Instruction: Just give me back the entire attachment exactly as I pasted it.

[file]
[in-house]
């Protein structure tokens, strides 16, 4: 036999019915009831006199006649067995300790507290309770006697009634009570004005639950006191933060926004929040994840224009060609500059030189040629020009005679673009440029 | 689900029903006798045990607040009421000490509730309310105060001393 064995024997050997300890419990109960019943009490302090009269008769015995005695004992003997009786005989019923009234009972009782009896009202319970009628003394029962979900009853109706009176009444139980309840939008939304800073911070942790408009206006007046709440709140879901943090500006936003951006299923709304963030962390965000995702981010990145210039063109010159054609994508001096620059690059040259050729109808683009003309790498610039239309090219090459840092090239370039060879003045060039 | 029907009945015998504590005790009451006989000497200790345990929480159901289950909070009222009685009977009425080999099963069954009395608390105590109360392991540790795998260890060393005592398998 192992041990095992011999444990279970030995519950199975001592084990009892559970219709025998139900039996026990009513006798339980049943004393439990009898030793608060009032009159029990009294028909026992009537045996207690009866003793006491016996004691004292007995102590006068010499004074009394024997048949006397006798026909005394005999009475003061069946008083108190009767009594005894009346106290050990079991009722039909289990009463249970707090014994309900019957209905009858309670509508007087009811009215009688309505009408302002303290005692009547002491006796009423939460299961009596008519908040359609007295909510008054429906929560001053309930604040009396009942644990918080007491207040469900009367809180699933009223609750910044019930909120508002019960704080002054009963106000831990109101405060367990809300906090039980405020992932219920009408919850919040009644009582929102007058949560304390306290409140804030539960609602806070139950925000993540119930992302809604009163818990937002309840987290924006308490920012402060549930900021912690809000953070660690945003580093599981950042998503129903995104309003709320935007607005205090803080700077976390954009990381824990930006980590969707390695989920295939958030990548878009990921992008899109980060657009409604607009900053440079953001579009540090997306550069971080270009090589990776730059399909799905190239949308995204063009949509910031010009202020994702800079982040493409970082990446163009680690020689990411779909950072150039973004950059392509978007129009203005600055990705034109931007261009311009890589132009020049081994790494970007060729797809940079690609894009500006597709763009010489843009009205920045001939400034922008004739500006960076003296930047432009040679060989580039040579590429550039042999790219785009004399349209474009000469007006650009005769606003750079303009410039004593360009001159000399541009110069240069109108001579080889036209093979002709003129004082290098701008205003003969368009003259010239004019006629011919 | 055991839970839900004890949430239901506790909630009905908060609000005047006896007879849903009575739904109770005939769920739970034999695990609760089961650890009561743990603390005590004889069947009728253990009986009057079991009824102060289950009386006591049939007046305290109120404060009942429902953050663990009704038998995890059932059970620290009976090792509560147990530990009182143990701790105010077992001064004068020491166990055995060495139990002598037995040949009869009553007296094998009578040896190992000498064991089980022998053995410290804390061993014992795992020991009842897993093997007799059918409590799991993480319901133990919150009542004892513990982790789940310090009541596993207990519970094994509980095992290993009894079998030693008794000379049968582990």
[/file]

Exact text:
[in-house]
């Protein structure tokens, strides 16, 4: 036999019915009831006199006649067995300790507290309770006697009634009570004005639950006191933060926004929040994840224009060609500059030189040629020009005679673009440029 | 689900029903006798045990607040009421000490509730309310105060001393 064995024997050997300890419990109960019943009490302090009269008769015995005695004992003997009786005989019923009234009972009782009896009202319970009628003394029962979900009853109706009176009444139980309840939008939304800073911070942790408009206006007046709440709140879901943090500006936003951006299923709304963030962390965000995702981010990145210039063109010159054609994508001096620059690059040259050729109808683009003309790498610039239309090219090459840092090239370039060879003045060039 | 029907009945015998504590005790009451006989000497200790345990929480159901289950909070009222009685009977009425080999099963069954009395608390105590109360392991540790795998260890060393005592398998 192992041990095992011999444990279970030995519950199975001592084990009892559970219709025998139900039996026990009513006798339980049943004393439990009898030793608060009032009159029990009294028909026992009537045996207690009866003793006491016996004691004292007995102590006068010499004074009394024997048949006397006798026909005394005999009475003061069946008083108190009767009594005894009346106290050990079991009722039909289990009463249970707090014994309900019957209905009858309670509508007087009811009215009688309505009408302002303290005692009547002491006796009423939460299961009596008519908040359609007295909510008054429906929560001053309930604040009396009942644990918080007491207040469900009367809180699933009223609750910044019930909120508002019960704080002054009963106000831990109101405060367990809300906090039980405020992932219920009408919850919040009644009582929102007058949560304390306290409140804030539960609602806070139950925000993540119930992302809604009163818990937002309840987290924006308490920012402060549930900021912690809000953070660690945003580093599981950042998503129903995104309003709320935007607005205090803080700077976390954009990381824990930006980590969707390695989920295939958030990548878009990921992008899109980060657009409604607009900053440079953001579009540090997306550069971080270009090589990776730059399909799905190239949308995204063009949509910031010009202020994702800079982040493409970082990446163009680690020689990411779909950072150039973004950059392509978007129009203005600055990705034109931007261009311009890589132009020049081994790494970007060729797809940079690609894009500006597709763009010489843009009205920045001939400034922008004739500006960076003296930047432009040679060989580039040579590429550039042999790219785009004399349209474009000469007006650009005769606003750079303009410039004593360009001159000399541009110069240069109108001579080889036209093979002709003129004082290098701008205003003969368009003259010239004019006629011919 | 055991839970839900004890949430239901506790909630009905908060609000005047006896007879849903009575739904109770005939769920739970034999695990609760089961650890009561743990603390005590004889069947009728253990009986009057079991009824102060289950009386006591049939007046305290109120404060009942429902953050663990009704038998995890059932059970620290009976090792509560147990530990009182143990701790105010077992001064004068020491166990055995060495139990002598037995040949009869009553007296094998009578040896190992000498064991089980022998053995410290804390061993014992795992020991009842897993093997007799059918409590799991993480319901133990919150009542004892513990982790789940310090009541596993207990519970094994509980095992290993009894079998030693008794000379049968582990």